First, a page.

1:05.99 — the state cut for the women’s 100 meter backstroke my senior year of high school. My time? 1:06.07. Eight hundredths of a second separated me from my goal. I kept my shit together until my co-captain awarded me the team kickboard, our version of the positivity award. And then, like the fury of a thousand volcanoes, big, ugly, hot tears erupted and an elephant sat right down on my chest. And you know why?
Because that group of girls wanted that goal as badly as I did, and they were going to be there no matter the outcome. To this day, my most vivid memory of that afternoon is the sight of my teammates, arms flailing above their heads, urging me to kick harder, when I flipped my turn coming home on that fourth lap. And that was the last time I raced.
With no collegiate swimming career in my future, I joined the legions of lonely humans staring at magazines and TV screens while running (ok fine, jogging) on treadmills. I convinced myself that the elliptical was fun and walking up fake rotating stairs was a tough work out. I did the occasional 5 and 10K Turkey Trot, always hanging in there around a 10 minute mile. Nothing crazy, just exercise. I’m not racing for goodness sake.
In the fall of 2012 my student life was officially over, and with it, my gym membership. What now? Turns out gyms in this town are expensive. A friend told me about November Project, and after weeks of skepticism, one Wednesday morning I #JustShowedUp. It took me several minutes to recover from the shock that we were running up the seats, not the steps, and for the life of me I could not understand how people were managing to RUN up this stair mountain. I mean really, where the F were they getting that momentum? But I hung in there, and the next week I did my first full tour donning a cape and feathers. I’m still not sure why.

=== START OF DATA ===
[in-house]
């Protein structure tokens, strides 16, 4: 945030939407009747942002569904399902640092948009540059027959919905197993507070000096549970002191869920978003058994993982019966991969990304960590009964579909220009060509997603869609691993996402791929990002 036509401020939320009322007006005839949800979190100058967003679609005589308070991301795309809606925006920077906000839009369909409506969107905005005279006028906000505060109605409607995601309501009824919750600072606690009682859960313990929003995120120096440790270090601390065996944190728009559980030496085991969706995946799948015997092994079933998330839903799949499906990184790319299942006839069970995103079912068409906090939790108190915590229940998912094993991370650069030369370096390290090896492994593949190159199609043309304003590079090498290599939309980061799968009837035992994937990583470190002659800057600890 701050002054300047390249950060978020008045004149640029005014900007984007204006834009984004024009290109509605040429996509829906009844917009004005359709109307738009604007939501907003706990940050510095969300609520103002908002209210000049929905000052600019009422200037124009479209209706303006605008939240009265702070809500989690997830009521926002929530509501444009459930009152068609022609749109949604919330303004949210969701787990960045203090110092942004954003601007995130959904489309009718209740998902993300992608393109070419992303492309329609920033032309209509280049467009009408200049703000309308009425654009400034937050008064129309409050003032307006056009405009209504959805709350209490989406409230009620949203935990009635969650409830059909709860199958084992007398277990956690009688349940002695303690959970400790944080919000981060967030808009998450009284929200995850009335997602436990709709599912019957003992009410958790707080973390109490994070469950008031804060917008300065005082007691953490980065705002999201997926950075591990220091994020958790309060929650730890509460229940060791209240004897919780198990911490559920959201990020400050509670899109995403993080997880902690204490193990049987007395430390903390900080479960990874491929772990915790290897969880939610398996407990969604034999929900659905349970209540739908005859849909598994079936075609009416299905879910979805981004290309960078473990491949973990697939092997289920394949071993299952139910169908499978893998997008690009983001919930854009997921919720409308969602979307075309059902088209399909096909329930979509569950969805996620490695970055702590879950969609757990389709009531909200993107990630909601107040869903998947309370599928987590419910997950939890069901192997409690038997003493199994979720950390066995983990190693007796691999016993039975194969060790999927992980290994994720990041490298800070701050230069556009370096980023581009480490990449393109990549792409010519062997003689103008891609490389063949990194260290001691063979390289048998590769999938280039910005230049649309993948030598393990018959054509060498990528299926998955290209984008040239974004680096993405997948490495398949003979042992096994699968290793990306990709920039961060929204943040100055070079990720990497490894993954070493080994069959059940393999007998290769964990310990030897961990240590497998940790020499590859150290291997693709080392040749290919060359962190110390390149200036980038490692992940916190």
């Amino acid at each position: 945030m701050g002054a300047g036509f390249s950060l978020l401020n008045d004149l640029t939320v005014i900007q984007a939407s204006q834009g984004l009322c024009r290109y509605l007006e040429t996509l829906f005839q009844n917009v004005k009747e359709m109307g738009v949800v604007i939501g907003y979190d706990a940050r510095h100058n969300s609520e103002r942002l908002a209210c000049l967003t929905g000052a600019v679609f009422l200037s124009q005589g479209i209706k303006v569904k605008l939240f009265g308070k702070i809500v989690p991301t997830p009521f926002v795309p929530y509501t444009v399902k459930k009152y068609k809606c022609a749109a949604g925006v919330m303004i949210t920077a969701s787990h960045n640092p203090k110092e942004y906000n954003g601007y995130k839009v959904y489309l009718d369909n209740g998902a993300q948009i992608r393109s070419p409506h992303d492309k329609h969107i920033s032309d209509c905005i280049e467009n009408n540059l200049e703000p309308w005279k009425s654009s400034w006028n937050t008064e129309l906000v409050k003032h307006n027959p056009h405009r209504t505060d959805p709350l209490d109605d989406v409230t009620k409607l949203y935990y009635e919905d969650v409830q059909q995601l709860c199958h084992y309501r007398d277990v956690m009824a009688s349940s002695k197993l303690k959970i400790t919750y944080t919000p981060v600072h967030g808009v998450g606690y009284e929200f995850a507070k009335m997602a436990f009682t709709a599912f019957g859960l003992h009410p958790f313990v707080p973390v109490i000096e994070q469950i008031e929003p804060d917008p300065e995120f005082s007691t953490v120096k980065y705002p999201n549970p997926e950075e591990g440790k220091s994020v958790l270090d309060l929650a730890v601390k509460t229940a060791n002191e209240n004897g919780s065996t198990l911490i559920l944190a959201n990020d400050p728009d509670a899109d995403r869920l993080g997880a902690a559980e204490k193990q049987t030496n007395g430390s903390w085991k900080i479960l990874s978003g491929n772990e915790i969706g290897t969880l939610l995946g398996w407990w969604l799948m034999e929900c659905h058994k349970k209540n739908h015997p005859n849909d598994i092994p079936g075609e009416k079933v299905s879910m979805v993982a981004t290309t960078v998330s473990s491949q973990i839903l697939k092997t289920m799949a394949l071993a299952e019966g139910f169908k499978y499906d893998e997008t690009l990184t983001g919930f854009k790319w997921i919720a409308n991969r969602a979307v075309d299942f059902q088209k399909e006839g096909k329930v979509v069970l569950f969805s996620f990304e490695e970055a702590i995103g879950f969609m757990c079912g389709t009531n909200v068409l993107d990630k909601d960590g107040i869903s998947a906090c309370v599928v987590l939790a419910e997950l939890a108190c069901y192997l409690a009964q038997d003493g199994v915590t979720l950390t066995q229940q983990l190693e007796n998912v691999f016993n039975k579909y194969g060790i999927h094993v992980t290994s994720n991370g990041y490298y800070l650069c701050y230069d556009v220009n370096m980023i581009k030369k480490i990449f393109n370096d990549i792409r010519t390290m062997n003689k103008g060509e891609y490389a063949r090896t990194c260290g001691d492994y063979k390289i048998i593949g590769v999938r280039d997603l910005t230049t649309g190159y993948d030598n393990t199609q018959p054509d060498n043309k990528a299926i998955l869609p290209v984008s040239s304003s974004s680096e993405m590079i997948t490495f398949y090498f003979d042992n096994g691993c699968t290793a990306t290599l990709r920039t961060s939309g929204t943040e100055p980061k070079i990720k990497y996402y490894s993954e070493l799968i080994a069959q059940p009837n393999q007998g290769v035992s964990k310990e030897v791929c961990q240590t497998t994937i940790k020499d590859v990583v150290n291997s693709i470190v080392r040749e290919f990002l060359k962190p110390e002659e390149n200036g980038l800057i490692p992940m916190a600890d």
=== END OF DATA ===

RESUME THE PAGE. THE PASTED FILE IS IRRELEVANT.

Around the same time I joined a swim team and a year later found myself training for my longest swim ever: 7.25K in the Bermuda Sound. See what I just did there? I said swim, not race, because that’s what it was to me. Racing is for athletes. I’m just a regular human. Plus, racing comes with baggage. Racing means letting your guard down and pouring your whole self into a goal. And what if my shoulder blew out? (It did) And what if I got seasick and had to puke while treading water in the middle of an ocean? (I did) A swim is no big deal, but a race? No way.
Fast forward a couple months and I’m watching Steve Ayr crush a 50k and November Project sweep the podium at the North Face Endurance Challenge in NY. I was so incredibly impressed with these dudes. They didn’t #JustShowUp, they fucking raced. And right there, I dropped a verbal for my first marathon. Leading up to the marathon, I couldn’t help but think of all the races I’ve let go by without really racing. And why? Because I didn’t think I was fast enough to call myself a runner? Because it was just a silly 5K and not worthy of a race? Because if I didn’t actually make my goal time, I no longer had a team to support me? Whatever the excuses, I’m done with them. After years of just showing up, I’m ready to #RaceEverything — Amtrak trains, ninjas, dinosaurs, whatever NP wants to throw my way. Because I know that even if I cry, puke, or fall on my face, NP will be right there with a big, sweaty hug of encouragement.
I may always be a middle-of-the-pack cat, as Brogan fondly calls us, but I tell you what, this cat can fucking race.Share via socials: